Used Cars: Should You Buy a Car You Haven't Seen?

Last Updated Dec 13, 2010 6:48 PM EST

You would never buy a used car without kicking the tires, taking it for a spin, and looking for damage, right? Well, if you are looking for a hard-to-find model or you're choosy about color and options, you might consider it. With internet shopping, Carfax-type vehicle records and mobile inspection services, buying a car from far away has become reasonably safe.

Statistics from two of the biggest online auto ad services show that many buyers are venturing far beyond the local auto mile. More than 75% of the searches on AutoTrader.com are for vehicles located more than 50 miles from home and more than half are 100-miles plus. On competitor eBay Motors nearly three-fourths of vehicle sales involved interstate transactions. "In the past few years the whole used car buying experience has been reshaped in the consumer's favor," says Phillip Reed, senior consumer advice editor for Edmunds.com. "With the tools of the internet, available inspections and affordable shipping, long-distance buying has become feasible."

Lorne Caplan of New Rochelle, N.Y. really wanted a used Honda Pilot, but he thought its price was too high. After reading a review of the Kia Borrego (pictured at right) comparing that SUV favorably to the Pilot, he decided to look for a used one. But since it was made for only one year -- 2009 -- the Borrego is not widely available as a used car. Caplan tracked one down in Smithtown, N.Y. with 18,100 miles on the odometer. He paid $19,600 for it -- about $10,000 less than a 2009 Honda Pilot would've run him.

Even rarer was the 2008 Mercedes-Benz SLR convertible sought by Bobby Anastario, who lives in Western Kentucky. He saw only a handful advertised anywhere in the country. But he spotted one in Houston advertised on eBay Motors, talked to Mercedes-Benz to verify its warranty and service records and bought the high-powered beauty with gull-wing doors for $240,000. The car was shipped to him.

Online buying lets you not only seek out hard-to-find cars but exploit regional price difference on certain vehicles. For instance, Subarus with their all-wheel drive are much prized in snowy New England but less popular in warmer Sunbelt states. A 2007 Subaru Outback wagon with about 48,000 miles is listed on AutoTrader.com in Burlington. Vt. For $17,990. But in Austin, Texas a similar model with 6,000 fewer miles is listed for $16,990. If you were in the mood for a break in the warmer weather and a long drive, a one-way plane ticket from Burlington to Austin recently cost $150.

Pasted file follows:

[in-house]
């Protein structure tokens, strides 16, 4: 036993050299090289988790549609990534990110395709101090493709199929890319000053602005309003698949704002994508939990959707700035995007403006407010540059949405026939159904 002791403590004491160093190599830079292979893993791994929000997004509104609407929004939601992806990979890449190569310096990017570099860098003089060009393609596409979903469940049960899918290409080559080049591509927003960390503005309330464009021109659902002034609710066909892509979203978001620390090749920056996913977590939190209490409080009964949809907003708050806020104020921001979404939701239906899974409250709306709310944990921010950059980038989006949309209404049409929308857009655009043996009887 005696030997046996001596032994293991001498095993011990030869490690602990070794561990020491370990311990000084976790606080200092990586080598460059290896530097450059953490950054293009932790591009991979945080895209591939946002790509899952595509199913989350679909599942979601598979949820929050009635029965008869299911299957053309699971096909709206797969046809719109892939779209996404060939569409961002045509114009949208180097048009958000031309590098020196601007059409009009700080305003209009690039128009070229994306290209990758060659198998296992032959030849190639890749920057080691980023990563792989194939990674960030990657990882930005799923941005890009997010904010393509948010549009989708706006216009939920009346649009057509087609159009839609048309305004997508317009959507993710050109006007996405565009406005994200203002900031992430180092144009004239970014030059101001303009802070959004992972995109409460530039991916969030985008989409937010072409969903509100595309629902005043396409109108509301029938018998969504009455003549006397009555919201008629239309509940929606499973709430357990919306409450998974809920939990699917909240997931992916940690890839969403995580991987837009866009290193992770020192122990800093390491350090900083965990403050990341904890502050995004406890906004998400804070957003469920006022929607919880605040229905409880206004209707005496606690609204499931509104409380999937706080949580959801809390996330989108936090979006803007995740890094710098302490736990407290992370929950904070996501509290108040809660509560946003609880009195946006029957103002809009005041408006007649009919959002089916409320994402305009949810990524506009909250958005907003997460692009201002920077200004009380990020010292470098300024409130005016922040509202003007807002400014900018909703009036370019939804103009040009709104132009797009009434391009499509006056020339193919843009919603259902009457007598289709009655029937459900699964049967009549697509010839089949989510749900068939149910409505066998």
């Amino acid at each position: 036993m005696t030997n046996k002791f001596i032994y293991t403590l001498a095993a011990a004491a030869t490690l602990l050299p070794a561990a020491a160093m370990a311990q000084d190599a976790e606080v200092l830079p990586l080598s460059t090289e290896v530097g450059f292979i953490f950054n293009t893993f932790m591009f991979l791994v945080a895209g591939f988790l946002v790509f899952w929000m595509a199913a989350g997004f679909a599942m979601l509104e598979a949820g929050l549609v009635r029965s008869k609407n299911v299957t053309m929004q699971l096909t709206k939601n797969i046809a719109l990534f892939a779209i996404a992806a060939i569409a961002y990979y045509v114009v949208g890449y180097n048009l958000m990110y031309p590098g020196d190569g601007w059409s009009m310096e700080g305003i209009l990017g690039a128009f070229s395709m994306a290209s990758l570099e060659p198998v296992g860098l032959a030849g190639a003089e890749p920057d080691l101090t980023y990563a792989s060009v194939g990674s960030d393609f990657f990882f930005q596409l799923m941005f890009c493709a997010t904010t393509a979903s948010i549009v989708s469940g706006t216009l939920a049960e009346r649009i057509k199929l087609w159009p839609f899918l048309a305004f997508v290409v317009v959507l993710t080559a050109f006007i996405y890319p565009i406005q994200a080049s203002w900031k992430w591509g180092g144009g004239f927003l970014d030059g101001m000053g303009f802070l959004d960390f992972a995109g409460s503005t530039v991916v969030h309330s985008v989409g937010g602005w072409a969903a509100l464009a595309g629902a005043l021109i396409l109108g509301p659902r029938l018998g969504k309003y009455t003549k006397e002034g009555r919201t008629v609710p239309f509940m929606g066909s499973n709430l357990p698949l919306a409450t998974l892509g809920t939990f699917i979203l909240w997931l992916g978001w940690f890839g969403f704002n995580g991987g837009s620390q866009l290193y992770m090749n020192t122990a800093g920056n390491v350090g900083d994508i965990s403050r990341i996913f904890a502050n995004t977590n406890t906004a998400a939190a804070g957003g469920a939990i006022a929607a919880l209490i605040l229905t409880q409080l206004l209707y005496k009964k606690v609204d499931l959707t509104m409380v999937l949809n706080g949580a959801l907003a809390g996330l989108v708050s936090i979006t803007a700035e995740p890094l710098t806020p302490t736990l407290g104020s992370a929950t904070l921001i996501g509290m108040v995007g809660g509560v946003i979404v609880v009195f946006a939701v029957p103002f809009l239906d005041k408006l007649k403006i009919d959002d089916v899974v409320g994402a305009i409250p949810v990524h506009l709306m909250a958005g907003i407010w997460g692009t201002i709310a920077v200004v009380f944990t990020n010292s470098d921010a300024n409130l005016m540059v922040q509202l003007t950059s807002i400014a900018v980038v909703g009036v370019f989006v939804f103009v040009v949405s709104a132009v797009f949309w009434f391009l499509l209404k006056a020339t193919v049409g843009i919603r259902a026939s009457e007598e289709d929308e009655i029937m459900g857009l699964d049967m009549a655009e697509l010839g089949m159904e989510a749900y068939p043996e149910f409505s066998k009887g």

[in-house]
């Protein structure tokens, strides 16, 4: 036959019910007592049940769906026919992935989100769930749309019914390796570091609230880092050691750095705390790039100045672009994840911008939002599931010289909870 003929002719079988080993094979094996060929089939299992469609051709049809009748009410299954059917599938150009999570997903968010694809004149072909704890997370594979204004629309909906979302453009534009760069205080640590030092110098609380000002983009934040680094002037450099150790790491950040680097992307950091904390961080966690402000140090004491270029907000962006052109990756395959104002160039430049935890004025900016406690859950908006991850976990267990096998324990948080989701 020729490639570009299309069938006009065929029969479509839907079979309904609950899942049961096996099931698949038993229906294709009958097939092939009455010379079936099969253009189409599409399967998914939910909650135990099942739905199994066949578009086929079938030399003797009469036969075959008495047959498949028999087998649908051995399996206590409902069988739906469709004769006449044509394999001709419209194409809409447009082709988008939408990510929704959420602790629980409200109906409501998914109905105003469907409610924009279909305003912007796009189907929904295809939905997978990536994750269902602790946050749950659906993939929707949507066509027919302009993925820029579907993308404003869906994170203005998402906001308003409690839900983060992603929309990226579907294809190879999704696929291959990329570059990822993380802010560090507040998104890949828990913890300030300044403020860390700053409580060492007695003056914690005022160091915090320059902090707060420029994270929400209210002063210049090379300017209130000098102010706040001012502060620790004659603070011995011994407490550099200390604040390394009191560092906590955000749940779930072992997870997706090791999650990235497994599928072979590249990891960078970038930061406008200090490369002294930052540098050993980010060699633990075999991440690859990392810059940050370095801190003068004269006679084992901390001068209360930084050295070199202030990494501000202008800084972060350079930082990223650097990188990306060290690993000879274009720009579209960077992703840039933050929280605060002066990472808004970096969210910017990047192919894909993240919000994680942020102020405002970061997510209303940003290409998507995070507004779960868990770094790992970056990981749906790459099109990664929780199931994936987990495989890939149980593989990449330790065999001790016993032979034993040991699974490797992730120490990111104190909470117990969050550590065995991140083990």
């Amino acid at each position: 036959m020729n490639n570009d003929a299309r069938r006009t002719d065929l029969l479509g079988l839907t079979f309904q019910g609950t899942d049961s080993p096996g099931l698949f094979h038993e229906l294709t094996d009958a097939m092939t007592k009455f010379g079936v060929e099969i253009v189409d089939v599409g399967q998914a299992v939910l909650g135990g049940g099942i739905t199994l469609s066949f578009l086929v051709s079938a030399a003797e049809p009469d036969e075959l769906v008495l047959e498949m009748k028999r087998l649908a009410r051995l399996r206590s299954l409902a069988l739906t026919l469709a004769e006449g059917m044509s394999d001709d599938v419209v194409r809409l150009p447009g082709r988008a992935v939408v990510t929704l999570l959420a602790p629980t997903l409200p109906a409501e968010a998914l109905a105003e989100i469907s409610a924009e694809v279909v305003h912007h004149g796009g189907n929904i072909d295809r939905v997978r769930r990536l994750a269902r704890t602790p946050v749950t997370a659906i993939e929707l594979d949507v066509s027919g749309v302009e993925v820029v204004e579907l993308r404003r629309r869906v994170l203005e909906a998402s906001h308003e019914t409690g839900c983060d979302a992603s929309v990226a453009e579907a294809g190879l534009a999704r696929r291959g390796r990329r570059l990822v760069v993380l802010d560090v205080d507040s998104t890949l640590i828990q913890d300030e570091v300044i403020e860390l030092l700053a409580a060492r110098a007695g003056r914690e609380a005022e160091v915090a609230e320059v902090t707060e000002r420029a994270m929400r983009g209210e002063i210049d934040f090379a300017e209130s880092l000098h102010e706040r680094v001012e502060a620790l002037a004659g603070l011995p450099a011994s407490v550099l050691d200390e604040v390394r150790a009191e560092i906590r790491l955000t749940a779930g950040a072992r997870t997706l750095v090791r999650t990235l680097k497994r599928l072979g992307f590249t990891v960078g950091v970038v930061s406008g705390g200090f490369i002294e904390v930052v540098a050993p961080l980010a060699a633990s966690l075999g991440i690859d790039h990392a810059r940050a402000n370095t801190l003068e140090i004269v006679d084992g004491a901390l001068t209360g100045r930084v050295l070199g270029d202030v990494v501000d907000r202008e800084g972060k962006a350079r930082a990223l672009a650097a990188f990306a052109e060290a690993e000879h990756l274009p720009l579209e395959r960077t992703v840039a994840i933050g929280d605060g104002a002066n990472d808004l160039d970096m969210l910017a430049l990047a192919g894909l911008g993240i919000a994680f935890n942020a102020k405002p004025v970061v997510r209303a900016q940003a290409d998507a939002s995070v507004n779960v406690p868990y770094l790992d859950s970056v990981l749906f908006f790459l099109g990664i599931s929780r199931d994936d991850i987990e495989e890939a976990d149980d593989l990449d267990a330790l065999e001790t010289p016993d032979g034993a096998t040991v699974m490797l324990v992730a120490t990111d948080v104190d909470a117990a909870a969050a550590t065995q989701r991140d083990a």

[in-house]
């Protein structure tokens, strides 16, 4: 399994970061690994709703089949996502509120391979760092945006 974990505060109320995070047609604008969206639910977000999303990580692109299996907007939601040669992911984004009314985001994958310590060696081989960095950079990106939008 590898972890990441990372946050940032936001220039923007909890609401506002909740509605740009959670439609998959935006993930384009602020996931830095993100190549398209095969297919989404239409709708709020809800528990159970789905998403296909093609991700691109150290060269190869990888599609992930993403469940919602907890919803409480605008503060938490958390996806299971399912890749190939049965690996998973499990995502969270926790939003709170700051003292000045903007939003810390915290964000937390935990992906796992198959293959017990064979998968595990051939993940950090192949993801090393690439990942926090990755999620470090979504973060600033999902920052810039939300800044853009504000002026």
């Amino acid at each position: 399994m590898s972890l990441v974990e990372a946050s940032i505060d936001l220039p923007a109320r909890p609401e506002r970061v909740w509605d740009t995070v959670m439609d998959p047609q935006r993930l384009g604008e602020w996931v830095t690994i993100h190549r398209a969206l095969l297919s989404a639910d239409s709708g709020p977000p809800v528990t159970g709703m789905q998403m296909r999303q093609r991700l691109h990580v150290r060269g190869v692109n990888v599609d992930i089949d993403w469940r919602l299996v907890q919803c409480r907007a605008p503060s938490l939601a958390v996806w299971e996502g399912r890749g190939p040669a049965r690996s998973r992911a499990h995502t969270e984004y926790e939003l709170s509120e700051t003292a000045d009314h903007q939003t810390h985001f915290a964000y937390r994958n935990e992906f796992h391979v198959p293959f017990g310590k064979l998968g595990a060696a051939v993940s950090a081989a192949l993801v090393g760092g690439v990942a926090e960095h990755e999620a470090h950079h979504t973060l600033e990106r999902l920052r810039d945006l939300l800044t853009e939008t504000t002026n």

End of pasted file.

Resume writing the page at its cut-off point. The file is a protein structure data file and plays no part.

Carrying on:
One caveat about today's used car market: Prices have risen so sharply that if you are looking at used cars two years old or less, check the price on a new car before buying. It may be cheaper to go with the new one. But consider three-year old used cars -- prices are lower and supply tends to be larger because of models coming off lease. When shopping online, follow these guidelines:

Look for plenty of photos. Almost all ads come with photos, but many don't give you too much information. Look for offerings from private sellers or dealers with a full set of photos inside and out and maybe even a shot of tires showing a healthy tread. Edmunds' Phil Reed offers one caution: Colors don't always reproduce accurately in internet photos, so if you're choosy about the shade, you're taking a risk by purchasing a car sight-unseen.

Get a record check and inspection. Near or far, for any vehicle you consider, get a report from CarFax or competitor AutoCheck. Most ads contain the vehicle identification number or VIN. With that, you can get the history of previous owners, verify the mileage and be alerted if the car has been totaled in an accident or flooded. CarFax will sell you five reports for $44.99, and AutoCheck gives you unlimited reports for the same price. But to get more detailed information, you need to hire an inspection service. Edmunds' Reed says that services like Aim Mobile Inspections are good at spotting potential trouble like damage to the frame in an accident. (One giveaway: Bolts on repaired frames look different than original factory versions). AIM will charge you $129 for an inspection or $149 for an inspection combined with an AutoCheck report.

Look at shipping If the car is somewhere you wouldn't mind spending a few days, flying and driving home usually is the cheapest. But if shipping looks more feasible, auto transport companies that haul for manufacturers will sell single empty spots on their trucks. A company such as National Transport will haul a car from Los Angeles to New York City for about $1,000.

Close the Deal Carefully Obviously you will be reluctant to send money without having the car in hand. If it is being shipped, consider a service like Escrow.com. For about 1% of the transaction price, such outfits will verify to the shipper that you have paid and hold the funds. Then you can release the money when the car arrives.

Of course, it is still easier to find and buy a used car locally. But if the car you are looking for is not so easy to find, long-distance internet buying may be well worth the trouble.

Kia Photo courtesy of Flickr user Jeff Glucker Mercedes-Benz photo courtesy of Flickr user exfordy
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    Jerry Edgerton, author of Car Shopping Made Easy, has been covering the car beat since Detroit companies dominated the U.S. market. The former car columnist for Money magazine and Washington correspondent for Business Week, Edgerton specializes in finding the best deals on wheels and offering advice on making your car last.

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